Financial Literacy Produces Both Capital and Courage

Financial Literacy Produces Both Capital and Courage

During this month’s Leading Voices panel, Cassandra Cummings, founder of Stocks & Stilettos Society, and Pam Krueger, founder of Wealthramp, joined Laura Nix Gerson to discuss the importance of financial literacy.

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This month, on Worth’s monthly Leading Voices series, Cassandra Cummings and Pam Krueger, two female financial advisors, shared a sliver of their expertise in the industry and the importance of women’s investments. Laura Nix Gerson, Director of Women & Worth, introduced Krueger and Cummings as Money, Money, Money by ABBA played in the background—a fitting song to set the episode’s tone.

Cassandra Cummings is a fearless investor and advisor. Starting her career at Merrill Lynch, Cummings harnessed the high salary to support her family as a single parent. Later, she realized that she could make a significant impact by helping people reach their financial goals. So, she transitioned into the advising sector and ultimately founded the Stocks & Stilettos Society in 2016. Since then, the group has grown into a community of over 100,000 women and inspired 50,000 women to invest $10 million in two years. She has also developed financial strategies for members of the National Coalition of 100 Black Women, the Black Wealth Expo, and the Women’s Investment Conference, to name just a few. In addition to amplifying empowering financial communities, Cummings is the author of Fearless Finances, which details the path to building generational wealth

Like Cummings, Krueger began her career at a finance giant. However, in the late nineties, no longer wanting to work for a “machine company,” Krueger shifted to the financial education of women through her “MoneyTrack” show on PBS. While working in corporate finance, Krueger saw that clients repeatedly asked her the same investment questions. So, she sought to answer those questions and increase financial literacy to empower women on their road to retirement. 

Today, Krueger is the co-host of “Friends Talk Money,” a podcast focused on retirement planning. When not on television or recording podcasts, Krueger channels her financial knowledge to help investors through her company, Wealthramp. Born during the 2008 financial crisis, Wealthramp is a platform of 200 advisors helping clients to develop effective financial strategies. Throughout her career, Krueger’s chief motivation has been her desire to break barriers for female investors, and her lofty accomplishments and financial literacy plans are a testament to that.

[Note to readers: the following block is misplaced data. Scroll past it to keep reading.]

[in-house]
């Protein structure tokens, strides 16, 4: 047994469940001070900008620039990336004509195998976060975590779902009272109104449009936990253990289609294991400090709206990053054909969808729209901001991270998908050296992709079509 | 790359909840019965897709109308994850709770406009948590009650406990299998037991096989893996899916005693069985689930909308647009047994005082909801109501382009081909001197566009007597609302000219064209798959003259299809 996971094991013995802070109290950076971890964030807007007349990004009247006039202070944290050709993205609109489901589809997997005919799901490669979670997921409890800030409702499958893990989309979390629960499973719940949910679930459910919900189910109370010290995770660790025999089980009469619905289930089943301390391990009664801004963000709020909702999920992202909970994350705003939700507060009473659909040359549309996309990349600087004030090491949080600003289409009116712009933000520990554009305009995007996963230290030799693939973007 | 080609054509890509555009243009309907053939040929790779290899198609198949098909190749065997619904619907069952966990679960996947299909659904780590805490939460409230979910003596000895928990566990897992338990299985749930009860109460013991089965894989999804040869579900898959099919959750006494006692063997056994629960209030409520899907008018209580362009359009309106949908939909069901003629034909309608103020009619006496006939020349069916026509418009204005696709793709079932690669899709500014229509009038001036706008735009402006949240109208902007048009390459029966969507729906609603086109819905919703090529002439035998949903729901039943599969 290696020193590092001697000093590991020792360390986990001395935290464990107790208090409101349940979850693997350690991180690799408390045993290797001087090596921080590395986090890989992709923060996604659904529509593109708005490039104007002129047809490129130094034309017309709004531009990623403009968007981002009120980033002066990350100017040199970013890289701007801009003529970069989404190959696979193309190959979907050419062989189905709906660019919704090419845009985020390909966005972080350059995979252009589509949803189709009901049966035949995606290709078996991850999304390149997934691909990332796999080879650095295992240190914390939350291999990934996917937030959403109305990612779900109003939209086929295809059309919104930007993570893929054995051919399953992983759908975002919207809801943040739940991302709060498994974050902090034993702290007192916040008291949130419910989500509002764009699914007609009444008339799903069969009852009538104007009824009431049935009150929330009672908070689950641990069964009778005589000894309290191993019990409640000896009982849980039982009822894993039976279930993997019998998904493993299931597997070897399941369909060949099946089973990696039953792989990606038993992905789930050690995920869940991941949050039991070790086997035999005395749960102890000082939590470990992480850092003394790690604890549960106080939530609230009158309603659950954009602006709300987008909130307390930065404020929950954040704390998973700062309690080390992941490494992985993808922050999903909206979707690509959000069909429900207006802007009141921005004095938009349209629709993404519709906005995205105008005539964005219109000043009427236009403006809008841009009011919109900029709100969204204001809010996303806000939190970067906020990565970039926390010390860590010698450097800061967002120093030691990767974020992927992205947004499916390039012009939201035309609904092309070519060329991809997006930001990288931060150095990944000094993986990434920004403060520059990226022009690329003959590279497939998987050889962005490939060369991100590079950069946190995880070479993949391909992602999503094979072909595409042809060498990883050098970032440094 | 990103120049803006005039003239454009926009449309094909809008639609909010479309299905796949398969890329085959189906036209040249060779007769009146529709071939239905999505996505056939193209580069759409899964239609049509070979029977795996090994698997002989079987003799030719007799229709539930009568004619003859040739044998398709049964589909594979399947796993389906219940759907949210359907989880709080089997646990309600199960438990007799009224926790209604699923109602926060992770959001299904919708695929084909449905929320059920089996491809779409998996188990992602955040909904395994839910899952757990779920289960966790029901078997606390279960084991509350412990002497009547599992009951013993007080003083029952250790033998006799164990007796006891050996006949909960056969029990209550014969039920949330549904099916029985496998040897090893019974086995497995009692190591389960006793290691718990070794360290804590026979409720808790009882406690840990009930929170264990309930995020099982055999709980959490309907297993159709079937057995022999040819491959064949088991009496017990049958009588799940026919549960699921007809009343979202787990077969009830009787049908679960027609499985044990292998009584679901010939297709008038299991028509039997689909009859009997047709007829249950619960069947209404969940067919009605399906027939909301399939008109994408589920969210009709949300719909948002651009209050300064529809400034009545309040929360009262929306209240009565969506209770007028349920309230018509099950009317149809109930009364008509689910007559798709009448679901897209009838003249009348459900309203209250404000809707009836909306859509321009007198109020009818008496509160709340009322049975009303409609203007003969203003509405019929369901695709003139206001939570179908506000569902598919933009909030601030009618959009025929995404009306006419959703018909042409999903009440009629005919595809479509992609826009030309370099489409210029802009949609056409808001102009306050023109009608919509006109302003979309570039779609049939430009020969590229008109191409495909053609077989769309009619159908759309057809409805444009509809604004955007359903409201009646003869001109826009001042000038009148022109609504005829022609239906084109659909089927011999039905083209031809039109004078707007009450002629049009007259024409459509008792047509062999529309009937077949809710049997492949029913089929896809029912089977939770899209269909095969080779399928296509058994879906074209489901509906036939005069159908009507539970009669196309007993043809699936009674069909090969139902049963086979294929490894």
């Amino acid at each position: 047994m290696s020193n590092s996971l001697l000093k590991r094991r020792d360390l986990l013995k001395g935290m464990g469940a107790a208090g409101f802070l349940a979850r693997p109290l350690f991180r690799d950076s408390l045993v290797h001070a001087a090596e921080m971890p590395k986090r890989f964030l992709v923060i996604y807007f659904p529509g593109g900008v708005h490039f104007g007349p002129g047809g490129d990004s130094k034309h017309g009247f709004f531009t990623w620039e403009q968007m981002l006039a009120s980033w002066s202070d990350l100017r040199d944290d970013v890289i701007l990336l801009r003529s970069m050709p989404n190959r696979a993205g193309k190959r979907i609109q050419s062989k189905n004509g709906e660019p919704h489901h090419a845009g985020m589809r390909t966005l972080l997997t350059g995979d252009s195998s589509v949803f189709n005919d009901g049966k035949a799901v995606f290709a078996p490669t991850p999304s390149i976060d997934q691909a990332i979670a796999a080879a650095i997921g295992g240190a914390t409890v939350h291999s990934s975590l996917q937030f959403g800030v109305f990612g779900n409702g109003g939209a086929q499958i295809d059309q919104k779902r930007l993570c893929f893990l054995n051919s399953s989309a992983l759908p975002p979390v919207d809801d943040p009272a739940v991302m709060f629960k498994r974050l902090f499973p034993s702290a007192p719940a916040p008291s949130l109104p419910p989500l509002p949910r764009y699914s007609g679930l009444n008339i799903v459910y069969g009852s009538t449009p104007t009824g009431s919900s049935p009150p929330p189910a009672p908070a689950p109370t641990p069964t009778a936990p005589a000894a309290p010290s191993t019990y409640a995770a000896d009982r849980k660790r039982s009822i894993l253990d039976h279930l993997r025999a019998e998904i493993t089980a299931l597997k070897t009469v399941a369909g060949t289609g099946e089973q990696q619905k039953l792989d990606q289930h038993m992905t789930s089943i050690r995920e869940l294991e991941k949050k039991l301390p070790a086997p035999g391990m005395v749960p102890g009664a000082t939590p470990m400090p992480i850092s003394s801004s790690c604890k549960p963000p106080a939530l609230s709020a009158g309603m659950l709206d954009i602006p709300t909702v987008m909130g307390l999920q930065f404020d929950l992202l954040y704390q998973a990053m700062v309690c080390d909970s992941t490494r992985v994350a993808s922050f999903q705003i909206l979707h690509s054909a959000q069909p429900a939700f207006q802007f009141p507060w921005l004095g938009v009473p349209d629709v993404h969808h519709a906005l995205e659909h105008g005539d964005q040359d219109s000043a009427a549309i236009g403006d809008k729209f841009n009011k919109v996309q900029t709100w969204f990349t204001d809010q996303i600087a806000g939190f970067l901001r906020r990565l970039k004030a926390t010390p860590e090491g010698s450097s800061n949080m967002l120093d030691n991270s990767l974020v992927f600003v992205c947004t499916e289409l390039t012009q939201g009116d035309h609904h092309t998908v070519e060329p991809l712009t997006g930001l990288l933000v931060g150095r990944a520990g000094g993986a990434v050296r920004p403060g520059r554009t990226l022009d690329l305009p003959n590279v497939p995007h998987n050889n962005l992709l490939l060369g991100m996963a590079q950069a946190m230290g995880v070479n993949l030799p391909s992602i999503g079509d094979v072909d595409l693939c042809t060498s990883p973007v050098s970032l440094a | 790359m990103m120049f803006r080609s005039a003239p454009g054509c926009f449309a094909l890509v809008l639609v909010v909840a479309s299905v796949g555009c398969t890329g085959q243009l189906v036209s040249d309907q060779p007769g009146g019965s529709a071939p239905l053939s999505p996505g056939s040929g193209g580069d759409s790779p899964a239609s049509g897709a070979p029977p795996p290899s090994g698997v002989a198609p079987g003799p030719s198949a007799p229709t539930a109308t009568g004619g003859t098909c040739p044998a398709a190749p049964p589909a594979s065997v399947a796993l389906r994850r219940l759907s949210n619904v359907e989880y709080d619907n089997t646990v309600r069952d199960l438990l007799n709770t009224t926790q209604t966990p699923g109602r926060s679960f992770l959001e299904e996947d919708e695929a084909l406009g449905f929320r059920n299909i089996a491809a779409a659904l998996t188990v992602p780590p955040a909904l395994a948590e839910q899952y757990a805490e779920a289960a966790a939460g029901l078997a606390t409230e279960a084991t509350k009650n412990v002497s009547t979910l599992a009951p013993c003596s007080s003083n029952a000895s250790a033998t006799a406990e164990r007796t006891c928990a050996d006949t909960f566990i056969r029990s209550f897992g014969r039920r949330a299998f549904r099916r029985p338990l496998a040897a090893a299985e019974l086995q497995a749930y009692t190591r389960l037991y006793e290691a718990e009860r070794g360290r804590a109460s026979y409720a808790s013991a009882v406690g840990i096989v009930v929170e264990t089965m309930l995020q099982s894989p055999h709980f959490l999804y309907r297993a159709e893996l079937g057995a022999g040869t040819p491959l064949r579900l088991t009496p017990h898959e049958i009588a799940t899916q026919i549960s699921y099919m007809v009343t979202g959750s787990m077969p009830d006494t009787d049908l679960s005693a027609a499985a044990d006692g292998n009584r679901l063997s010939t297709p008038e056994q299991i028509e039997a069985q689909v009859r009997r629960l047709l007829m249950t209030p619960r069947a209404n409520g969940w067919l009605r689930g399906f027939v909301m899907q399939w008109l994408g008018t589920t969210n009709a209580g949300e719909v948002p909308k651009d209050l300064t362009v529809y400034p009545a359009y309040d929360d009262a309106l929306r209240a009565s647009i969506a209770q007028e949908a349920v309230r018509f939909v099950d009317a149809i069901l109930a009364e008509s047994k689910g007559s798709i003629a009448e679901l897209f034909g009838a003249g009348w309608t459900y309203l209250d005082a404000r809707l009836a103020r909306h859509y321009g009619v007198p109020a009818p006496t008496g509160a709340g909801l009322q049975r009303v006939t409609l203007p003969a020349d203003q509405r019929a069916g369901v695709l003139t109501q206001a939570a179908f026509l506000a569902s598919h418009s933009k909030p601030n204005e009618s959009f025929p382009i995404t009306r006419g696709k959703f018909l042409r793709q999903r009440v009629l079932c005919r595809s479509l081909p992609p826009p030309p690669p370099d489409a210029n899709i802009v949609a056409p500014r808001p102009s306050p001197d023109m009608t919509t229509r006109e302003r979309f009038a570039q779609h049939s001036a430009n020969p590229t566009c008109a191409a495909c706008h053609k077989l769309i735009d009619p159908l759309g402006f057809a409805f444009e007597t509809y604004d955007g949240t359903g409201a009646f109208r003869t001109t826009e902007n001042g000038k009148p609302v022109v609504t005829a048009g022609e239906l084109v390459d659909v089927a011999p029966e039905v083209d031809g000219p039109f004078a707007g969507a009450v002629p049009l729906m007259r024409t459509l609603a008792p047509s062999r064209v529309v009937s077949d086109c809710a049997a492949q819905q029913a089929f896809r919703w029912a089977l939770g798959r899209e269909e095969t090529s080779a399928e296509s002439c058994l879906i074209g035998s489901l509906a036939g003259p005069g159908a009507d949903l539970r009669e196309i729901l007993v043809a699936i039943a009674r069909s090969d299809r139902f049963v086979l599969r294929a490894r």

Helping women to improve their investing habits is a mission that Cummings and Krueger share. While outlining the typical career trajectory of a woman (figuring out her strengths in her 20s, building a family in her 30s, and reaching the height of her career in her 40s and 50s), Cummings and Krueger highlighted that many women wait until their 40s when they are nearing peak earnings to invest. Often, women feel guilty about putting money aside for non-family investments and begin investing once they satisfy domestic obligations. Krueger noted that as the retirement clock ticks faster, panicked questions such as “are we saving enough and investing in our free time? Will that money, like an ice cube, melt in my hand once I retire, or will that ice cube stay solid for the rest of my life?” arise. The pair suggested that women start investing in their twenties to capitalize on the magic of compound interest and mitigate this frenzy. Prioritizing financial management from a younger age and investing only a sliver of income, or “one bite at a time,” as Kreuger puts it, leads to higher gains closer to retirement.